India’s attempts to internationalise the rupee have fallen short of expectations, hampered by red tape and a volatile currency. Still, there are hopes that the subdued Masala bond market could see a revival in 2022
When India’s Masala bond market was launched in 2014, the hope was that it would become a vibrant issuance arena underpinned by deep secondary liquidity and a wide variety of foreign investors and traders.
To say that the market has disappointed would be an understatement, but optimists are calling a turn.
The International Finance Corporation opened the Masala market with the announcement of a bond programme in 2013, following severe stress in India’s capital markets as a result of concerns about the country’s budget deficit and the “taper tantrum” prompted by the US Federal Reserve’s announcement that it was reducing its quantitative easing programme.
The ensuing capital flight spurred a nosedive of the rupee and, against a backdrop of panic, the IFC and the Indian government discussed measures to deepen the rupee capital markets. The Masala market was one result.
The received opinion at the time was that India had finally decided to internationalise the rupee, and that the Masala market would follow the example of China’s hugely successful Dim Sum bond market – which grew around 100-fold over a few years from its inception in 2007 as China internationalised the renminbi.
Coupons and redemption on Masala bonds are received in the settlement currency and tied to the rupee exchange rate. A US$1bn offshore bond programme was duly established in October 2013 under which the IFC would issue rupees to offshore investors – with settlement in US dollars and pegged to the rupee/dollar exchange rate – and repatriate the funds to India for investment onshore, principally in infrastructure projects.
Starting in 2014, IFC subsequently issued Masala bonds at tenors of three, five, seven, 10 and 15 years, with the programme increased to US$3bn in 2016.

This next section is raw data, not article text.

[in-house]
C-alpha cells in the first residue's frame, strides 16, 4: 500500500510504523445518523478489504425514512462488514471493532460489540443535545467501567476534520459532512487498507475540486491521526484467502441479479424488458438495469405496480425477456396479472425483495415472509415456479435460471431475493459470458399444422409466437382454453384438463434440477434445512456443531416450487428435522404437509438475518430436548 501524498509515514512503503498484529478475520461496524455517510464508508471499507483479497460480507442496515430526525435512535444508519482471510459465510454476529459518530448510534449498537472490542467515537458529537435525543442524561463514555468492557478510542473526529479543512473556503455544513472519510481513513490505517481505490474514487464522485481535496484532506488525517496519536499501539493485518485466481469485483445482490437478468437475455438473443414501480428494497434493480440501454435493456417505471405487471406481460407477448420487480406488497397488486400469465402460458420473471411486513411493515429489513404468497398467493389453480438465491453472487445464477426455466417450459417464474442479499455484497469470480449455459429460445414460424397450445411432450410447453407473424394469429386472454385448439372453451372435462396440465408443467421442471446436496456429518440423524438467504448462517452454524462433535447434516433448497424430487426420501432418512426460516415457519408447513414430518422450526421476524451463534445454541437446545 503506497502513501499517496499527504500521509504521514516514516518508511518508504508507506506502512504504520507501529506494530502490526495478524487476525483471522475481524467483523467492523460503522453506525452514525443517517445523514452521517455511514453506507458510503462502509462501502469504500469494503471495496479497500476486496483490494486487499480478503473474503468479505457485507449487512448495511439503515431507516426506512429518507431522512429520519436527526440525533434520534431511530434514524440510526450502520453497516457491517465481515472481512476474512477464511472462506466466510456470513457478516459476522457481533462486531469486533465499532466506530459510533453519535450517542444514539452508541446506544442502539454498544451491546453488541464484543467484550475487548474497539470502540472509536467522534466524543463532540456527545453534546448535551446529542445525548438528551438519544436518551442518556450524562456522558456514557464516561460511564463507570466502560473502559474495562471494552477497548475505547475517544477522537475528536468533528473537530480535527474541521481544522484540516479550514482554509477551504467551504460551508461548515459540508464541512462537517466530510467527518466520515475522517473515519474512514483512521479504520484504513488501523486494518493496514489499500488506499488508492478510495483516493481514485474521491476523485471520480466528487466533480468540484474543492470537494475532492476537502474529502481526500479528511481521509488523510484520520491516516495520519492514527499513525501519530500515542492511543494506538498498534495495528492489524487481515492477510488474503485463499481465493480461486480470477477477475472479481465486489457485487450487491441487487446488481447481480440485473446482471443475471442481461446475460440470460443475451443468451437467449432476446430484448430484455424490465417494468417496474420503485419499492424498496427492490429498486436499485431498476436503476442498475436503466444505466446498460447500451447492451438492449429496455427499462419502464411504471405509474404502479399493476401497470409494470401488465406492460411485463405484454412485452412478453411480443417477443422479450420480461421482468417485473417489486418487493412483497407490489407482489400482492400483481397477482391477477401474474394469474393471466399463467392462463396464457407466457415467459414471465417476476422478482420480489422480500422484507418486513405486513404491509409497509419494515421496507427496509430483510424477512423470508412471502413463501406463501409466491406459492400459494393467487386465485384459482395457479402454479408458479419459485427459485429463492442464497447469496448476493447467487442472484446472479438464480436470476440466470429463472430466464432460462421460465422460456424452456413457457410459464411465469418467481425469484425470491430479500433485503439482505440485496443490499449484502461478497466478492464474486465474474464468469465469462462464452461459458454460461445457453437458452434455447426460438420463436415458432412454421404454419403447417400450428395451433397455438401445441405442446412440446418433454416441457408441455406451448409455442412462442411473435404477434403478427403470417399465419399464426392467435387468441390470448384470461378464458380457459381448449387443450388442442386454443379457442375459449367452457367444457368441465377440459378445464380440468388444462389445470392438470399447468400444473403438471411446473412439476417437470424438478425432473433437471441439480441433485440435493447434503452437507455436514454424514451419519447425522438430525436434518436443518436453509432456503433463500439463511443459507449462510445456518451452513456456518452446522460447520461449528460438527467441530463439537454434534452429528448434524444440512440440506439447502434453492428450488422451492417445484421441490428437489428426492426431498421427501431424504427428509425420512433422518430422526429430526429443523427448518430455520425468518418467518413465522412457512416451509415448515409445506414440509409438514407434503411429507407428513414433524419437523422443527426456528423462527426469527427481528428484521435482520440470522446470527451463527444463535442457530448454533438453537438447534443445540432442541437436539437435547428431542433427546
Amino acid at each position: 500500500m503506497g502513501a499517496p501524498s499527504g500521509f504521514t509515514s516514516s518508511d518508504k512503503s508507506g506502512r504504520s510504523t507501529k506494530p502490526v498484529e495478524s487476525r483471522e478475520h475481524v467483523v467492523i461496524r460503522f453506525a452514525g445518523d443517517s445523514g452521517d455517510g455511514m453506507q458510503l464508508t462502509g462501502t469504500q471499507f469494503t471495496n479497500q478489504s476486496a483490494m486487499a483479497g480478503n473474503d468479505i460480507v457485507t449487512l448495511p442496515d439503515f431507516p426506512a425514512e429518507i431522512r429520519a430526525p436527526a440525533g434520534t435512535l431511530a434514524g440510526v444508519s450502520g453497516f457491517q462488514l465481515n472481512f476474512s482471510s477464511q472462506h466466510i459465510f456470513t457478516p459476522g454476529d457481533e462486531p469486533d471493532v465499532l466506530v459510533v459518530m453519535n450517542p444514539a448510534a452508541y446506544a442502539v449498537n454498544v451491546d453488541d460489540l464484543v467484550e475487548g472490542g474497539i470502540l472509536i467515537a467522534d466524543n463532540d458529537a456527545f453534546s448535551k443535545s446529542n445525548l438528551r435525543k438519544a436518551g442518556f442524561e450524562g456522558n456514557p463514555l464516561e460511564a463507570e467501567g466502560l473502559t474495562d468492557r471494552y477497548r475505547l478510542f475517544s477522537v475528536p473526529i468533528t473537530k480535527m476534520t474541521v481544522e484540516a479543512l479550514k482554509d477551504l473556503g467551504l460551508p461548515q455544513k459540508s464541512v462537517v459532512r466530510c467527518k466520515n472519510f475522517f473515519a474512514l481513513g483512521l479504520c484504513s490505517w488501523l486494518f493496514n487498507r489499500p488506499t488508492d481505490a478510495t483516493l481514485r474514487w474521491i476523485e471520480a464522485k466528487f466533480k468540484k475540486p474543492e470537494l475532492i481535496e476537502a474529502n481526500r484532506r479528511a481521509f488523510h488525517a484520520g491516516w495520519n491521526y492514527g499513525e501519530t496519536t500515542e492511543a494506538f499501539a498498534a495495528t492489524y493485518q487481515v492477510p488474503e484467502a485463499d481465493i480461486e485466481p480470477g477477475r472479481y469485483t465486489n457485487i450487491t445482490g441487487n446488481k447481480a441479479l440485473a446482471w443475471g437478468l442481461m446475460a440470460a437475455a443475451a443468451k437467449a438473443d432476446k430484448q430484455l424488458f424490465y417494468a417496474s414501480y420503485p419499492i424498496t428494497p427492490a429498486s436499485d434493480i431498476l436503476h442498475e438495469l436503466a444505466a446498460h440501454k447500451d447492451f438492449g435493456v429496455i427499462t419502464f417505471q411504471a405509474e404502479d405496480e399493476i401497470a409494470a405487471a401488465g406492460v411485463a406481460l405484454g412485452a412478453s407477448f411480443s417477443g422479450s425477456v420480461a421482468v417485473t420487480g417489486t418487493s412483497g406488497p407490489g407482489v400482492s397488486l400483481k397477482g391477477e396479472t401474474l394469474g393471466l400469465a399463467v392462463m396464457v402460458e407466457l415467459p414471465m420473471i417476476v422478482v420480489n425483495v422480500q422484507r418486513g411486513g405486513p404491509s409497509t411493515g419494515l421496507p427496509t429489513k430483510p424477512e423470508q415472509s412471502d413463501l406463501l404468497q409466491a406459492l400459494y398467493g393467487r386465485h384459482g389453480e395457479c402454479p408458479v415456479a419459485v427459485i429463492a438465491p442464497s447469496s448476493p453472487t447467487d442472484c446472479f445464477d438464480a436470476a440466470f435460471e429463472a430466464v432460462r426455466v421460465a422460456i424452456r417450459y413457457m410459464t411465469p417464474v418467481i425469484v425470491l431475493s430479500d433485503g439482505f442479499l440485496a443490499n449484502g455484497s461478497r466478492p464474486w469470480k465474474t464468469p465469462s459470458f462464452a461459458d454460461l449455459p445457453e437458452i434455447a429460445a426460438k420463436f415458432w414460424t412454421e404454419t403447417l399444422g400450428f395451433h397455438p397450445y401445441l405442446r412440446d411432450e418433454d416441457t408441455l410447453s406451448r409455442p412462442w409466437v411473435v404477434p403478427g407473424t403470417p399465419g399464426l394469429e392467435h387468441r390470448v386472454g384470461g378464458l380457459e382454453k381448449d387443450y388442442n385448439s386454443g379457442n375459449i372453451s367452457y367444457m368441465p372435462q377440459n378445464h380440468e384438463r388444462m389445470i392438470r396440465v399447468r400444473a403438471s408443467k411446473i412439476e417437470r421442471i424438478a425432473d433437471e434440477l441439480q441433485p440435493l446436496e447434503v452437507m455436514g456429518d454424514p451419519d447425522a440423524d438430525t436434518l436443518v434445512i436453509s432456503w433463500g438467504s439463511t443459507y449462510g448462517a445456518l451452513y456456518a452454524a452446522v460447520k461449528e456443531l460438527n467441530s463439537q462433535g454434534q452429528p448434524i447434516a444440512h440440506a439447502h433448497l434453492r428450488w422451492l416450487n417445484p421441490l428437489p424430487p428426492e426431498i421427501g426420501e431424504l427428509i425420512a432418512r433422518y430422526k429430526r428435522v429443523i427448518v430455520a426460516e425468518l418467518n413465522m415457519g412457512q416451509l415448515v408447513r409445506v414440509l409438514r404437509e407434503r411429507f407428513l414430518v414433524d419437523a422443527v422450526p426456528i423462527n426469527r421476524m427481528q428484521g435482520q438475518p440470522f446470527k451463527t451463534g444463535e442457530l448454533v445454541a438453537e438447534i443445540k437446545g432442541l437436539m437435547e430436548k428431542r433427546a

For Masala optimists the potential of the market was demonstrated that year through two events. First, when the IFC brought the first green Masala bond, with proceeds used to support a green bond issued by Yes Bank, and then when it opened the Uridashi Masala market by tapping Japan’s retail investor base with all payments settled in yen, albeit in a diminutive US$4.3m-equivalent issue size.
But that attraction also underpins complaints about the Masala market and indeed the other offshore domestic currency bond markets such as Dim Sum, and international Philippine peso bonds: that issuance represents essentially a call on the currency by the investor rather than a relative yield play.
For investors who fully hedge the rupee exposure, the return is lower than could be achieved through buying the same credit in the offshore US dollar bond markets, where liquidity is higher, with the cost of forward hedging thought to be as much as 6%.
“The basic fact is that non-domestic investors who are looking at getting credit exposure to India prefer to obtain that in the dollar bond market or by investing in Indian government paper for reasons of liquidity. Masala bonds have demonstrated poor liquidity and that has crimped the development of the market,” said Sameer Gupta, head of Indian DCM at Deutsche Bank in Mumbai.